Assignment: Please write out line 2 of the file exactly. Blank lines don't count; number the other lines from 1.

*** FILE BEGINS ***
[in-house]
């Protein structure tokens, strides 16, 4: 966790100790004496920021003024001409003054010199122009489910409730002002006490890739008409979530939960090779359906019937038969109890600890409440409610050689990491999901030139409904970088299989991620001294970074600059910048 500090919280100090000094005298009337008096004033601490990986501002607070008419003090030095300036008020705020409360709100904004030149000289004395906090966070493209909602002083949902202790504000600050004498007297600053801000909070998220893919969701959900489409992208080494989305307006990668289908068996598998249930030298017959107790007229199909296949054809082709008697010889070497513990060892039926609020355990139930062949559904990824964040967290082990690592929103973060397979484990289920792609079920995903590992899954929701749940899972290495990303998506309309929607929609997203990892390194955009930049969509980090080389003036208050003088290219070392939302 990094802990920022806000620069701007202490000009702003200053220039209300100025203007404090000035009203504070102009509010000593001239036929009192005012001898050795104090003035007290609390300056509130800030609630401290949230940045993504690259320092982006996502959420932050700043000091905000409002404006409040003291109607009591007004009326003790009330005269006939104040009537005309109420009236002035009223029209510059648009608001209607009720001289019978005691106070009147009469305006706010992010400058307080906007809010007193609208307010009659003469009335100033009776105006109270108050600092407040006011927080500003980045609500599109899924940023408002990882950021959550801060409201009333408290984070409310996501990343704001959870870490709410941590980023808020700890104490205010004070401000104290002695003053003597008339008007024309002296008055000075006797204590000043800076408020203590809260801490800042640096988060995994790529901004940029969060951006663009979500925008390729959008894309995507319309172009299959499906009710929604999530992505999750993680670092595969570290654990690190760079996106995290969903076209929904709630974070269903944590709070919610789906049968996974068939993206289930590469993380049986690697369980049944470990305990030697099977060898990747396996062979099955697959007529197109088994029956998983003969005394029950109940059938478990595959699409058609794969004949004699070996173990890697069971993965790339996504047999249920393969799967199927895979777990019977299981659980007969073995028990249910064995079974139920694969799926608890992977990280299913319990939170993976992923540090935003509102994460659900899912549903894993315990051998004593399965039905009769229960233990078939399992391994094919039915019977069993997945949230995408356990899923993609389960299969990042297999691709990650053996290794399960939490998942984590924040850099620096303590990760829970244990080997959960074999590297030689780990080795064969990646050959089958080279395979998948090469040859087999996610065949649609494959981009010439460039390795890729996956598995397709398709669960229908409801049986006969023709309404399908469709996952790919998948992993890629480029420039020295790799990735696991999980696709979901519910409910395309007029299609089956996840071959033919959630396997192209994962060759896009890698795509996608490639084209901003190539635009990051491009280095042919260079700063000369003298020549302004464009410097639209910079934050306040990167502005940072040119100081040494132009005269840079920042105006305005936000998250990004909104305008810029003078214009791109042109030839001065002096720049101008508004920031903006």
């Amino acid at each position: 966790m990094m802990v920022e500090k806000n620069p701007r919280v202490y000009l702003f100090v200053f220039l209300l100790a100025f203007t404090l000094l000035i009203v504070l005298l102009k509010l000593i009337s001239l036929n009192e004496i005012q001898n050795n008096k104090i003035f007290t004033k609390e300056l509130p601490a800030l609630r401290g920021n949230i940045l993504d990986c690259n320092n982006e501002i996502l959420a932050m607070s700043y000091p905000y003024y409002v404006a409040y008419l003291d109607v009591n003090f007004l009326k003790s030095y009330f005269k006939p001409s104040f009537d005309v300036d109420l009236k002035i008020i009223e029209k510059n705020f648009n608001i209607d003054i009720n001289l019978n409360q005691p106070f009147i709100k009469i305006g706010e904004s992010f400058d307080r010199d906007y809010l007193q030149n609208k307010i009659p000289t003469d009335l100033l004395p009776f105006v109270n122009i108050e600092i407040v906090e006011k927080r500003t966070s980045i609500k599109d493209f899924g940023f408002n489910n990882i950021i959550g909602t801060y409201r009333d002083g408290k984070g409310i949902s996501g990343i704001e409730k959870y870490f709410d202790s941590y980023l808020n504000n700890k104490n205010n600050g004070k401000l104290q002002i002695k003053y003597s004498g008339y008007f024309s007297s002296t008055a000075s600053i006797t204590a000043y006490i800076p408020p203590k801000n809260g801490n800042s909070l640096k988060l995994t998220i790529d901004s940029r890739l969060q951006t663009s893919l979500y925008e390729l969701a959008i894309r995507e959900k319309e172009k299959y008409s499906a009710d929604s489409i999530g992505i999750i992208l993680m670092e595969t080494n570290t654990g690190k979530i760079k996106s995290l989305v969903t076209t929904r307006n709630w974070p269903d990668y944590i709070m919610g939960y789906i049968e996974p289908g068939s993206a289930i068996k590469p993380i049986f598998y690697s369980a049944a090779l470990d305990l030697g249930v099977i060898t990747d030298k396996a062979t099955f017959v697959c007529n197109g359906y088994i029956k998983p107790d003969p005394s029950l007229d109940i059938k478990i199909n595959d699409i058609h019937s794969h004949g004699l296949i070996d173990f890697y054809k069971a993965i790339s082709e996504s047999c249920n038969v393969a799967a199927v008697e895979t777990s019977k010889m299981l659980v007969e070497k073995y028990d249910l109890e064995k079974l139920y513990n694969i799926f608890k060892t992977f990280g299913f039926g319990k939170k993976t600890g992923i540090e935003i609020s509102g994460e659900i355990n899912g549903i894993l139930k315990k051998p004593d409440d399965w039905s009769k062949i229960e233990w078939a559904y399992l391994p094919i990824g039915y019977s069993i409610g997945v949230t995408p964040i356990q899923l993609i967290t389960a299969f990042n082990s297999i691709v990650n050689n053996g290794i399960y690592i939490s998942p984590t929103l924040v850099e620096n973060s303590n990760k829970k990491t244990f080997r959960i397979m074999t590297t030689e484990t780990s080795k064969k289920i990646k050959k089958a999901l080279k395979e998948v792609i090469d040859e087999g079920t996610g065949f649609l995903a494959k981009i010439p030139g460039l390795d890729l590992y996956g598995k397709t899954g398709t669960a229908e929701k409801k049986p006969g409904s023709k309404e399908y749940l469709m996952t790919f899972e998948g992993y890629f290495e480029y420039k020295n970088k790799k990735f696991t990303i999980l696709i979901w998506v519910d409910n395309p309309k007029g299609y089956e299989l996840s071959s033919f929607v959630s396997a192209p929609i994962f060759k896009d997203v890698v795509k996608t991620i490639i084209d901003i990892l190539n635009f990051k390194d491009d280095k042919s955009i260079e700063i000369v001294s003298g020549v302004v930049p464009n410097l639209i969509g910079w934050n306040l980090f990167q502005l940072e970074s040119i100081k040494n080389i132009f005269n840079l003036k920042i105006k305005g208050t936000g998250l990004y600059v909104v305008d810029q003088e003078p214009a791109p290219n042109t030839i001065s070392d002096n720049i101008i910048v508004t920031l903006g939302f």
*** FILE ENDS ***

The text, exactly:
């Protein structure tokens, strides 16, 4: 966790100790004496920021003024001409003054010199122009489910409730002002006490890739008409979530939960090779359906019937038969109890600890409440409610050689990491999901030139409904970088299989991620001294970074600059910048 500090919280100090000094005298009337008096004033601490990986501002607070008419003090030095300036008020705020409360709100904004030149000289004395906090966070493209909602002083949902202790504000600050004498007297600053801000909070998220893919969701959900489409992208080494989305307006990668289908068996598998249930030298017959107790007229199909296949054809082709008697010889070497513990060892039926609020355990139930062949559904990824964040967290082990690592929103973060397979484990289920792609079920995903590992899954929701749940899972290495990303998506309309929607929609997203990892390194955009930049969509980090080389003036208050003088290219070392939302 990094802990920022806000620069701007202490000009702003200053220039209300100025203007404090000035009203504070102009509010000593001239036929009192005012001898050795104090003035007290609390300056509130800030609630401290949230940045993504690259320092982006996502959420932050700043000091905000409002404006409040003291109607009591007004009326003790009330005269006939104040009537005309109420009236002035009223029209510059648009608001209607009720001289019978005691106070009147009469305006706010992010400058307080906007809010007193609208307010009659003469009335100033009776105006109270108050600092407040006011927080500003980045609500599109899924940023408002990882950021959550801060409201009333408290984070409310996501990343704001959870870490709410941590980023808020700890104490205010004070401000104290002695003053003597008339008007024309002296008055000075006797204590000043800076408020203590809260801490800042640096988060995994790529901004940029969060951006663009979500925008390729959008894309995507319309172009299959499906009710929604999530992505999750993680670092595969570290654990690190760079996106995290969903076209929904709630974070269903944590709070919610789906049968996974068939993206289930590469993380049986690697369980049944470990305990030697099977060898990747396996062979099955697959007529197109088994029956998983003969005394029950109940059938478990595959699409058609794969004949004699070996173990890697069971993965790339996504047999249920393969799967199927895979777990019977299981659980007969073995028990249910064995079974139920694969799926608890992977990280299913319990939170993976992923540090935003509102994460659900899912549903894993315990051998004593399965039905009769229960233990078939399992391994094919039915019977069993997945949230995408356990899923993609389960299969990042297999691709990650053996290794399960939490998942984590924040850099620096303590990760829970244990080997959960074999590297030689780990080795064969990646050959089958080279395979998948090469040859087999996610065949649609494959981009010439460039390795890729996956598995397709398709669960229908409801049986006969023709309404399908469709996952790919998948992993890629480029420039020295790799990735696991999980696709979901519910409910395309007029299609089956996840071959033919959630396997192209994962060759896009890698795509996608490639084209901003190539635009990051491009280095042919260079700063000369003298020549302004464009410097639209910079934050306040990167502005940072040119100081040494132009005269840079920042105006305005936000998250990004909104305008810029003078214009791109042109030839001065002096720049101008508004920031903006």